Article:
The industrial decay in Kanpur directly impacts the most marginalised of Indian society. Most of the workers who lost jobs as a result of the leather industry’s crisis were either Dalits or Muslims since other sections of the population look at leather work with contempt and consider it as dirty.

“Most of the workers had a fixed income until three years ago. After the tanneries stopped working for half a month, they now depend on daily wages. However, since the income is meagre, a large section of them—mostly people from the Kanpur region—have started to migrate to Manesar near Gurgaon which is also a leather industry hub,” one tannery owner said.

The crisis in the leather industry of Kanpur is only one such instance where you see a socio-economic crisis arising out of an avoidable convergence of Hindutva dogma, unimaginative governance, and the government’s pre-disposed priority towards doctrinal concerns over problems like unemployment and other economic issues.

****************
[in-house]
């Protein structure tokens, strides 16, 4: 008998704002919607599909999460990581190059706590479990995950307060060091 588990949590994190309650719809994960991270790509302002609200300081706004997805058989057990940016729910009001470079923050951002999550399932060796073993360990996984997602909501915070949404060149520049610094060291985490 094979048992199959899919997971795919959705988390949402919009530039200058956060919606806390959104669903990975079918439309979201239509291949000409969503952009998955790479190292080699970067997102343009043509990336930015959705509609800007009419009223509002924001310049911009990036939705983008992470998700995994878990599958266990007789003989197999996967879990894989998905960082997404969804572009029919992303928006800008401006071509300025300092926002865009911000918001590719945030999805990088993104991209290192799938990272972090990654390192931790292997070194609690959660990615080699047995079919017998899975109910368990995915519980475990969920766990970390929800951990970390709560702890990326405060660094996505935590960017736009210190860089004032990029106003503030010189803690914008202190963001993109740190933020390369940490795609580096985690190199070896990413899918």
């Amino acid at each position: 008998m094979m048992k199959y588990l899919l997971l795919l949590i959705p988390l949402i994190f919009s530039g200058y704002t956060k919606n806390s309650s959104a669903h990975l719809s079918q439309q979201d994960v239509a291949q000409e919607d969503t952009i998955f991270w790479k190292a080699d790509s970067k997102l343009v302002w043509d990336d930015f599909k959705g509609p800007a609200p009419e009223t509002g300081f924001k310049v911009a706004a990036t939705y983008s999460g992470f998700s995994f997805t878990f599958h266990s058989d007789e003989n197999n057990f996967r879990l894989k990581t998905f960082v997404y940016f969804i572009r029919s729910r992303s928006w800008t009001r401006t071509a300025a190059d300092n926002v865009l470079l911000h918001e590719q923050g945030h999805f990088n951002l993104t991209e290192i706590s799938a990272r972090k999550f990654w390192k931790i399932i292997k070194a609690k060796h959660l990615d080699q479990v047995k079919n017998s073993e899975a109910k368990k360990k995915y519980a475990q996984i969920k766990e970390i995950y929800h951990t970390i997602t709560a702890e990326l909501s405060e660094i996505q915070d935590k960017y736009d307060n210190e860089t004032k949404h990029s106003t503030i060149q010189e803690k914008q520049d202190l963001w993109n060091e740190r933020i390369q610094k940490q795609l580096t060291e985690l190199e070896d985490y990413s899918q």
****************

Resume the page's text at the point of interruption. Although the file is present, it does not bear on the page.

The largest revenue-earning region—the Muslim-dominated Jajamau—is different from its counterparts in Kanpur city in many ways. Tanneries mostly shut, poor roads, and piles of garbage dot the Kanpur cantonment constituency, in stark contrast to planned urban infrastructure, an upcoming metro rail, and big malls in the city centre.

Yet, how to revive or even sustain a decaying leather industry is a question that is writ large not only on the minds of tannery owners but hundreds of commoners who depended on the prosperity of the region.

[Courtesy: Cowin]

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Vol 54, No. 37, March 13 - 19, 2022